Bullying has been a problem in Japan, as in many countries, for quite sometime–and like many other countries, cyberbullying is the latest permutation of the issue. While cyberbullies in the west may be using Facebook or Twitter, it seems that the focal point of digital harassment in Japan is the messaging app Line. Regardless of the medium used, there’s no doubt that bullying is traumatic for those on the receiving end.

Sadly, despite numerous public education campaigns and class lectures, bullying isn’t simply going to disappear. Perhaps the deeper issue is one of empathy–we like to think that a bit more understanding would help reduce the problem. And a recent viral webpage does just that, showing how painful it is to be on the receiving end of digital harassment. However, the surprise ending is what really got people in Japan talking.

The website is a near perfect recreation of the standard Line messaging window. Line allows conversations not only between two people, but groups including three or even more people. Once the site loads, a conversation begins, and visitors are given a glimpse of the “live” conversation between three girls: Akina, on the right, and Rei and Honoka on the left. Though supposedly friends, it turns out that Rei and Honoka actually despise Akina and their chat rapidly declines into name-calling and some of the harshest digital bullying we can imagine. We’ve added translations of their messages into the screenshots below. This is not an entire recreation of their conversation, but rather an approximate outline. Nonetheless, it should be easy to imagine how Akina feels as the conversation progresses.








After getting poor Akina to agree that she’s better off dead, Honoka invites a slew of other Line users, who fill up the conversation with comments telling Akina to die. It’s downright painful to read, even if you know it’s all fictitious.



Finally, Akina gives into the pressure and vicious comments…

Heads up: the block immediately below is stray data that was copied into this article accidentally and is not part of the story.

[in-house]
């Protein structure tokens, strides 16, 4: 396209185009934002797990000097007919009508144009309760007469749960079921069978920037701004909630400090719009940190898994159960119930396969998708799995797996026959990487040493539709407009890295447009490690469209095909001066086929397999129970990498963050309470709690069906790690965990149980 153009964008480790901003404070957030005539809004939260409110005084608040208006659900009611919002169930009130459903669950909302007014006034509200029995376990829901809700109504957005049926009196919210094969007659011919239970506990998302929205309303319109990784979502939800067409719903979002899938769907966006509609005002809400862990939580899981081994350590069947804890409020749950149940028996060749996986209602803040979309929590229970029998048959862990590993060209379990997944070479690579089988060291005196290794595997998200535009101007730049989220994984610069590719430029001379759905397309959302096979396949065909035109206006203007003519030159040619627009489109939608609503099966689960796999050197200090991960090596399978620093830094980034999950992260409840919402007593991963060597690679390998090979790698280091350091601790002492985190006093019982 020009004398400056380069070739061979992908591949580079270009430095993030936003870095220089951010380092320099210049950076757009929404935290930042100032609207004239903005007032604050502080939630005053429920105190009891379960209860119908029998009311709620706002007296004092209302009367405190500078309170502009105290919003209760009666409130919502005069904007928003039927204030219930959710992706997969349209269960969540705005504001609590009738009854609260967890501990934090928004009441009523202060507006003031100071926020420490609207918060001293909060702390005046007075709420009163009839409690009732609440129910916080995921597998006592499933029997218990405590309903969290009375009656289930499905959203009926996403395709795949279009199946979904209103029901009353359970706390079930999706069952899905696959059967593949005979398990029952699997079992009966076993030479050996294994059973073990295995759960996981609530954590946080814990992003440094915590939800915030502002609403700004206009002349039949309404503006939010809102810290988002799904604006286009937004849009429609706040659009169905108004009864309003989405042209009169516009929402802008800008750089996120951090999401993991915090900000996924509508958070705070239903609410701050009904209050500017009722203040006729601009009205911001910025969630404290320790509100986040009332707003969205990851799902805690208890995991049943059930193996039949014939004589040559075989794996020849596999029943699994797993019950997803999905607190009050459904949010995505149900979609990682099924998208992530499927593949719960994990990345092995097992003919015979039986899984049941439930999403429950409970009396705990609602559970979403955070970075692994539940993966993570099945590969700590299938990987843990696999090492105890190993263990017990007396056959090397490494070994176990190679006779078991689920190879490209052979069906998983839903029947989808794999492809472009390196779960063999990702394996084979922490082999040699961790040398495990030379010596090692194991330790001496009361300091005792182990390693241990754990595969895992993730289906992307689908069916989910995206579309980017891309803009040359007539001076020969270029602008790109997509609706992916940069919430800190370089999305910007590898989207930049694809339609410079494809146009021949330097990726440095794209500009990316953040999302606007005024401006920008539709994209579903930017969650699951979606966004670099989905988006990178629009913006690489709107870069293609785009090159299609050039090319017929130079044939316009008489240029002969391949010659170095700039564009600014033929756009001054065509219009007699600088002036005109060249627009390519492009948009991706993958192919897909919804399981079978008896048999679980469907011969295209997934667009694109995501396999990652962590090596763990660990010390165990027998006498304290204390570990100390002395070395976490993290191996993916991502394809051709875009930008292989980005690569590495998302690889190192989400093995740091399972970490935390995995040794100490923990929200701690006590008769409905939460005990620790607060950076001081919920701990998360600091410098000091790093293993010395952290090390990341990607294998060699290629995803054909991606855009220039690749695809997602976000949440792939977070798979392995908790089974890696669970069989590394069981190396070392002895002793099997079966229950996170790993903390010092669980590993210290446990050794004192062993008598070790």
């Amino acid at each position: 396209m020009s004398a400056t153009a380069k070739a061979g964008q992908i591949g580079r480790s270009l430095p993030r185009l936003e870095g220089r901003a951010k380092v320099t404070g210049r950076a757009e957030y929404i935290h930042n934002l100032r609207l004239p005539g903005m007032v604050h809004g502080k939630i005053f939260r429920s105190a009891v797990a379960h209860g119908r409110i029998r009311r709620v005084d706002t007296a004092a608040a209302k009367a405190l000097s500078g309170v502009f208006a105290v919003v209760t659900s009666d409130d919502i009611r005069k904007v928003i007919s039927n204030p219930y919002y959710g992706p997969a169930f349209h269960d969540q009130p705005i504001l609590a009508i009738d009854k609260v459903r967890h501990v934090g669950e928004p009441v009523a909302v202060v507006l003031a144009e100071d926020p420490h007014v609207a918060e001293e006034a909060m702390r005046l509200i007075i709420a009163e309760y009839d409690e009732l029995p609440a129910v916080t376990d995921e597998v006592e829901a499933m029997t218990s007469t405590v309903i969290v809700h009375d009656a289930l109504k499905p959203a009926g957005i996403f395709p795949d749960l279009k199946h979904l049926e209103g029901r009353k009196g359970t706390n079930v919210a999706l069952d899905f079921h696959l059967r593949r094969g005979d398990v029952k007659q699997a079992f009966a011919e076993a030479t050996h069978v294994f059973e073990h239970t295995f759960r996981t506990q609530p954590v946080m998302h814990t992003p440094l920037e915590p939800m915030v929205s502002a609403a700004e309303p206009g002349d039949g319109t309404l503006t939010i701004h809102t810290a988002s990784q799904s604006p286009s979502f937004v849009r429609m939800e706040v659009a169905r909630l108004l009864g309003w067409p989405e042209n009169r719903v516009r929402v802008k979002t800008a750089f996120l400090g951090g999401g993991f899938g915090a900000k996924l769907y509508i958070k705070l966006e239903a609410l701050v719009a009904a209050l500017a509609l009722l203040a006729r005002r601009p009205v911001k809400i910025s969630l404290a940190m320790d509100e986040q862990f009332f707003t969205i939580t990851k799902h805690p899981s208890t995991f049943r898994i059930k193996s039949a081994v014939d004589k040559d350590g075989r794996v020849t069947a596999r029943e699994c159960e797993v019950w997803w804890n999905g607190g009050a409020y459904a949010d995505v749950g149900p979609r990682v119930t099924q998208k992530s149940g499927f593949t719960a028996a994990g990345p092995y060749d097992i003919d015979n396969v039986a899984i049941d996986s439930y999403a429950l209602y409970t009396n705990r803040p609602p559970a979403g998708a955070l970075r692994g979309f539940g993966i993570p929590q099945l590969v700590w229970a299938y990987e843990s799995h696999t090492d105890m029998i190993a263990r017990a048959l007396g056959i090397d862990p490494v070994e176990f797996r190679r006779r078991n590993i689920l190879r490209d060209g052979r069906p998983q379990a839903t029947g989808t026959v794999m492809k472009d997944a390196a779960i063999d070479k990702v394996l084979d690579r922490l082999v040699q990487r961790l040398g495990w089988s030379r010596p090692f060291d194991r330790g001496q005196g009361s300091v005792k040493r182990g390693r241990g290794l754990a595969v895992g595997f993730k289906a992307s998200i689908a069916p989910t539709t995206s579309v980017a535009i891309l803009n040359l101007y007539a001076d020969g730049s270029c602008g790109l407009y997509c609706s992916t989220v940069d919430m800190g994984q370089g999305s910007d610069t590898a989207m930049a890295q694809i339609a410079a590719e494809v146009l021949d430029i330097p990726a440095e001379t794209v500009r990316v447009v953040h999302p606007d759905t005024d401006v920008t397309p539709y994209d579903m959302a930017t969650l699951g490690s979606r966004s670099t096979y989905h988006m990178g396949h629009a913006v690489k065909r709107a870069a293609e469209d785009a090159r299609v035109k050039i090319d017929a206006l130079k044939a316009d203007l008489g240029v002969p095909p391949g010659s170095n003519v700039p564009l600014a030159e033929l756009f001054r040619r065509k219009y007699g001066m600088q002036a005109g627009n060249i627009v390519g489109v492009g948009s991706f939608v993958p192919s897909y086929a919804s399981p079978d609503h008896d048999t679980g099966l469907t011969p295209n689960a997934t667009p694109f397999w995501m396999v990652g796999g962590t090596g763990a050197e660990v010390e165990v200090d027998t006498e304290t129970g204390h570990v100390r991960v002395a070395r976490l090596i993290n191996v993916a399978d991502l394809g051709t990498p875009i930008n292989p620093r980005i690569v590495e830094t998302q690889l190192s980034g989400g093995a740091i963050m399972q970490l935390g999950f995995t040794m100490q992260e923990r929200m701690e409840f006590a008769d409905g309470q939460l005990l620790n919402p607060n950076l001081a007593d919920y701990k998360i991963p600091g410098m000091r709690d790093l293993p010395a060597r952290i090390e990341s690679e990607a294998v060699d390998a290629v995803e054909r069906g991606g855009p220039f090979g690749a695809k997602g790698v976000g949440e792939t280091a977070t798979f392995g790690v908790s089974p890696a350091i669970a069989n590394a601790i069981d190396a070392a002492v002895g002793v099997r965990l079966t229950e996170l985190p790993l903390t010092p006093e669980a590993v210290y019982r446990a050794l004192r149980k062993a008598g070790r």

The final messages from Akina are her saying she’s scared but ready to die before jumping off the roof and “norou,” which can be translated as “I curse you!!” If you were superstitious, you might even believe in Akina’s curse or think that she’s not just talking about the people telling her to die but also the people who simply stood back and watched it happen. It’s almost as if no one is innocent when they let bullies get away with tormenting others. You might even think she has a grudge like a horror film…





As it turns out, the whole website is actually a creepypasta “joke” site. The gruesome image above is what appears, along with a startling–some might even say horrifying–“scream from beyond the grave,” at the very end of the chat. Presumably, that’s the ghost of Akina, come back for revenge on the bullies who tormented and drove her to suicide.

While not everyone appreciates a good scare, this isn’t exactly a new idea. Trick or fake websites have existed for as long as bored kids have had too much time on their hands. At least this site gives something back to society, as the final screen explains that while the site is a joke, the reality is that bullying is a very serious problem that we need to eliminate. We’re not sure how scaring the piss out of people helps reduce bullying, but we’d be happy if it works!

You can check out the site for yourself to get a feel for the bone-chilling ending here. Obviously, the text is all in Japanese, but the pants-wetting fright at the end is understandable regardless of the language. This might be one link you won’t want to click when alone at night though. Unless you enjoy insomnia…

Sources: Chatlog, ITMedia News, Yahoo! Japan News
Images: Chatlog, Ajajashita